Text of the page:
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Transitioning A to Z: "S"

by Military Transition News Staff

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Article Sponsored by: American Airlines

Return to July/August 2015 Issue

In the upcoming issues of Military Transition News, we are reprising the A to Z list of everything a service member needs to know about transitioning. One of the “greatest hits” is the letter “S”.

 “S”: Be a STAR

Think back to all the interviews you’ve had. Does any one thing stand out? Some job seekers feel a need to try and squeeze all of their experience and accomplishments into every question, often veering off into a circle of topics that rarely ties up into a complete thought. One way to avoid this issue is to become a STAR!

 

The STAR Method can be used when crafting your resume, developing a presentation and answering interview questions. It is not rocket science, but something that, as adults, we often forget to follow when we engage in some form of sales. After all, job interviews are all about selling ourselves as well as our skills, and it is important to demonstrate the how our past experiences relate to our overall career progression.

 

The STAR Method can be summarized as follows:

 

S – Situation: A brief introduction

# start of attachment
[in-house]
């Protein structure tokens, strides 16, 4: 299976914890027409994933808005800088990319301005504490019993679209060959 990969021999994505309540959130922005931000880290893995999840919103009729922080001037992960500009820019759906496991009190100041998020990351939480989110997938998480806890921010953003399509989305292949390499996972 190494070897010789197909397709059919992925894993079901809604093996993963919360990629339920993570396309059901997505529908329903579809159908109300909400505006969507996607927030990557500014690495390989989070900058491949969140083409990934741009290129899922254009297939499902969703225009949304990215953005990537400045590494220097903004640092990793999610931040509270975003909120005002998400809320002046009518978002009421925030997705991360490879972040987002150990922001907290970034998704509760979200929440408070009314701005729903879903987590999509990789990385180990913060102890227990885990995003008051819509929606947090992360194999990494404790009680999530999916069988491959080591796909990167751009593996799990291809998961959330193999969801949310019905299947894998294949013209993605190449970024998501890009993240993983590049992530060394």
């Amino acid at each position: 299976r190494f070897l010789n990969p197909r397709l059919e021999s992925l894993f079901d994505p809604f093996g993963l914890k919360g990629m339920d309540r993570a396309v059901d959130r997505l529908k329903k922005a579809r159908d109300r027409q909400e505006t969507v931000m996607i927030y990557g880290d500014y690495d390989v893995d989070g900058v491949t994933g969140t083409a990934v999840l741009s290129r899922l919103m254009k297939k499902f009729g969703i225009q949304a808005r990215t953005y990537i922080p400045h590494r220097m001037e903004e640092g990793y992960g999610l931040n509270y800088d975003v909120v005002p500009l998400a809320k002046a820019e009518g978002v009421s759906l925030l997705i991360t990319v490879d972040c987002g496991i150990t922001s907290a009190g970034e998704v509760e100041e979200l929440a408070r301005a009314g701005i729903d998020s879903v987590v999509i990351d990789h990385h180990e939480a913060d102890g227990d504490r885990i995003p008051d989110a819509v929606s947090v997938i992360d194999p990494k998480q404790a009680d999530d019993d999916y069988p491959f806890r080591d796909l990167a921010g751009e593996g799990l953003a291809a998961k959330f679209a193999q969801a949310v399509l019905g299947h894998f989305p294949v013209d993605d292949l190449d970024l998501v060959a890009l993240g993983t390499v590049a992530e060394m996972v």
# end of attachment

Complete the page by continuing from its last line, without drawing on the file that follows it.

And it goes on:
T – Task or Target: What/why the situation presented itself

A – Action: What actions were taken to affect the situation?

R –Result: How well did you resolve the situation?

 

Tying an interview answer to your actual experience and communicating the results of that experience helps provide your interviewer with a greater understanding of your value. For instance, if asked, “Have you ever managed a long-term project”, you could answer using the STAR Method as follows:

 

S – Yes, in my previous job, I was responsible for implementing a new maintenance plan.

T – I was given the project in January with a May 1 rollout goal. The plan was to cover the entire facility.

A – I assembled a cross-functional team that covered all of the key systems and implemented project milestones.

R – The maintenance plan was rolled out a week early and to date has resulted in a 15% improvement in system uptime compared to the prior time period.

 

The STAR Method is not meant to be a lengthy story. Make sure you are communicating in a manner that is easily consumed. Then, STAR can provide the best opportunity to be heard and understood.

See the complete A to Z list.

Return to July/August 2015 Issue